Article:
Fern Reiss

Time for a Shadow Government

photo courtesty of Canva

Since the election, the government has single-mindedly pursued radical judicial reform.

The protest movement has responded with protests.

But whether you’re pro or con, most everyone can agree that Israel is facing a myriad of other problems that – because of the time and resources being devoted to judicial overhaul – no one is solving.

* Affordable housing
* Affordable groceries
* Insufficient miklatim
* Deaths in the Arab sector
* Mafia
* Bedouins in substandard and illegal living conditions
* Blatant weapons thefts from IDF army bases
* Substandard education across all sectors, including lack of core skills in the Haredi schools
* Insufficient doctors, ambulances, ICU ambulances, ambulance equipment, & medical schools – plus a backlog at all hospitals, all the time
* Inadequate transportation and infrastructure
* Druze relations
* The post office (which totally deserves its own bullet)

This is a partial list of our more easily-fixed problems that the government is not adequately addressing. There are many, many more.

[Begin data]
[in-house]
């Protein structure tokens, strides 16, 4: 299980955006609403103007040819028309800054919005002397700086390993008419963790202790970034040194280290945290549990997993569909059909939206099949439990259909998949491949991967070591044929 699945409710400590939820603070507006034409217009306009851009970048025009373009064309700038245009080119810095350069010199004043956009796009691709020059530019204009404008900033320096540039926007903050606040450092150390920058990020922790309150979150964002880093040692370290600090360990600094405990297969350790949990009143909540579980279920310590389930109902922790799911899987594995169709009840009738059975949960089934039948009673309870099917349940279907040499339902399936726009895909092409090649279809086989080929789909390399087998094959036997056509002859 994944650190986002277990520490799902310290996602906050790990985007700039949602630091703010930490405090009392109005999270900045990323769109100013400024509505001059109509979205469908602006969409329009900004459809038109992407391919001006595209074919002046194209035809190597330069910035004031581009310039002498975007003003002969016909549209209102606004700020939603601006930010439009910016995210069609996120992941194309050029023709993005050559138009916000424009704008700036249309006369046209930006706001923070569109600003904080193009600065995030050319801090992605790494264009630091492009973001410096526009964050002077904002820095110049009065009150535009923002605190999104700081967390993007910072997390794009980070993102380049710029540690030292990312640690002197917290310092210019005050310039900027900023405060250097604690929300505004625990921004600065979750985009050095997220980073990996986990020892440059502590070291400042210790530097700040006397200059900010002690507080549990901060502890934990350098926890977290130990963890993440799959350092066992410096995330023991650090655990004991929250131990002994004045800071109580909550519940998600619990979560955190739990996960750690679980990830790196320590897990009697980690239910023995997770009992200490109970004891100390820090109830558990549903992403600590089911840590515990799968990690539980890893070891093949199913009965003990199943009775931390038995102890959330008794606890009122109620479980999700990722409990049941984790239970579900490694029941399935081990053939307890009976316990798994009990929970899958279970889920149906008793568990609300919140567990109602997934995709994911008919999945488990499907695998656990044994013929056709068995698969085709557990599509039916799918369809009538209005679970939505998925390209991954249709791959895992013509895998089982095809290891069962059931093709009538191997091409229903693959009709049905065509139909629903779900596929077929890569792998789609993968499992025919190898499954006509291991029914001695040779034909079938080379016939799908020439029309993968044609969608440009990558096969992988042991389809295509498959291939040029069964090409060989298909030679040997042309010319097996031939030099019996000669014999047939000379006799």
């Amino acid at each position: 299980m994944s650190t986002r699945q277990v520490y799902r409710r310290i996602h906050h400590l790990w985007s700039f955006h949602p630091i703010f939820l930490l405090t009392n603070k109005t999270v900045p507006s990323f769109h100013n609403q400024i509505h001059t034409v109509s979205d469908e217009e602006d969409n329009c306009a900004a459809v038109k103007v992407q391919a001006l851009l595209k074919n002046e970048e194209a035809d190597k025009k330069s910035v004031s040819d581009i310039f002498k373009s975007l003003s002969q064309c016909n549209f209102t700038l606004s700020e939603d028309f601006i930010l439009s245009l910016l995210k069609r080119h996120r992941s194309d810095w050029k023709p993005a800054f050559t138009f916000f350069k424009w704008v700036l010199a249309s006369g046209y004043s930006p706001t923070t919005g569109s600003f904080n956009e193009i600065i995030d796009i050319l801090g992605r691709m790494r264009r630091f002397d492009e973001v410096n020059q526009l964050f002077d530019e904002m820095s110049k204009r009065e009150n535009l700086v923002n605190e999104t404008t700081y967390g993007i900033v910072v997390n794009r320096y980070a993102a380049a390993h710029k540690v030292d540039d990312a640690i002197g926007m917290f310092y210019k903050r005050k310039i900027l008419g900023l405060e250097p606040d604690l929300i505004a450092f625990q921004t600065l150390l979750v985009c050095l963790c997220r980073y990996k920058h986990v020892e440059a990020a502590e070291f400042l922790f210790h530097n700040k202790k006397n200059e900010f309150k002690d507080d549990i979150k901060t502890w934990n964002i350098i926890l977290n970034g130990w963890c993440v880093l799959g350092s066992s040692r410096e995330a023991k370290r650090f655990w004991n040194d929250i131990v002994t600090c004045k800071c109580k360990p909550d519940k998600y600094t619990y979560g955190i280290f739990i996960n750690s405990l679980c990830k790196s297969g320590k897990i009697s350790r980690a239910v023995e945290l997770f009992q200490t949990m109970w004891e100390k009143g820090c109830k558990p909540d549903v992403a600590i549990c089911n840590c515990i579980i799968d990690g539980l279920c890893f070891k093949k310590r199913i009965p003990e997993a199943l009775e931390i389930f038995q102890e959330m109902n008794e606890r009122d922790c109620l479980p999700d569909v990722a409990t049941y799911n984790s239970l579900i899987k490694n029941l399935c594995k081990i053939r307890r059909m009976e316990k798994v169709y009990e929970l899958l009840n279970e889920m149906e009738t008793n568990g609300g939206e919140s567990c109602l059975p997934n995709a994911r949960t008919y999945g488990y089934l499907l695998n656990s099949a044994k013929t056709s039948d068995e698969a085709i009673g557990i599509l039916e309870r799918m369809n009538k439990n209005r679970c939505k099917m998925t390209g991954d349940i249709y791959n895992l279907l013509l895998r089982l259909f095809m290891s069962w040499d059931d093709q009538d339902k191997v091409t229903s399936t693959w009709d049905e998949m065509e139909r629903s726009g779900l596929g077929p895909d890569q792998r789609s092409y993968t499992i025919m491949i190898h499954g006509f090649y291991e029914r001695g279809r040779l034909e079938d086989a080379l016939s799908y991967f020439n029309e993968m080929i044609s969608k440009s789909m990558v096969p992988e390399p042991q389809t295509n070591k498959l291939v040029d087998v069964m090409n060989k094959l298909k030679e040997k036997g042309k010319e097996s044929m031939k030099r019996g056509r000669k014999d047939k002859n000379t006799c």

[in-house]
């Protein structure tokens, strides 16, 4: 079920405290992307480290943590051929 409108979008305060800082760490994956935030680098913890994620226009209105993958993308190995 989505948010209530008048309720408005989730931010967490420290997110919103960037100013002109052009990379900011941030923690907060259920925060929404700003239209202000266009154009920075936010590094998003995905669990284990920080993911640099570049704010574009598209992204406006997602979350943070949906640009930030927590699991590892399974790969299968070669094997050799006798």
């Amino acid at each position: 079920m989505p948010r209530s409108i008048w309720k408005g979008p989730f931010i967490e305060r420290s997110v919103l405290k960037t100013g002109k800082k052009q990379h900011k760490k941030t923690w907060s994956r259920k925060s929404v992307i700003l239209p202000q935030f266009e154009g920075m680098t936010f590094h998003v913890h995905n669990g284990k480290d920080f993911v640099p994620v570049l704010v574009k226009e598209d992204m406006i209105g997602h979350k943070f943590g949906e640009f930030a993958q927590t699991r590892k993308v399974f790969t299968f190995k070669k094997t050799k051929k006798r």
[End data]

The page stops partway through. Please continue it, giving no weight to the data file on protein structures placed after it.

And then there are the more complicated and deep-rooted issues like Iran, Gaza, and the burgeoning Jenin intifada.

Some of these are long-standing problems,  not fair to blame on the current government. But someone needs to fix them.

We need to up our game. And the government – right, left, everyone in between – seems to be too busy with judicial overhaul to focus on these very real problems.

So here’s an idea: If the government is too busy with judicial overhaul to govern, why not enjoin the protest movement to take on some of these responsibilities, like a shadow government? Just start tackling them, one at a time. If the protest movement could fix even one or two of these problems, it would be a big win for the country.

And aside from potentially solving some of these problems, maybe those rising to the challenge would be positioned for the next Knesset. At least we’d know they’re capable of getting what is needed, accomplished.

Or maybe soon, the actual government could start acting like one.

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Fern Reiss runs
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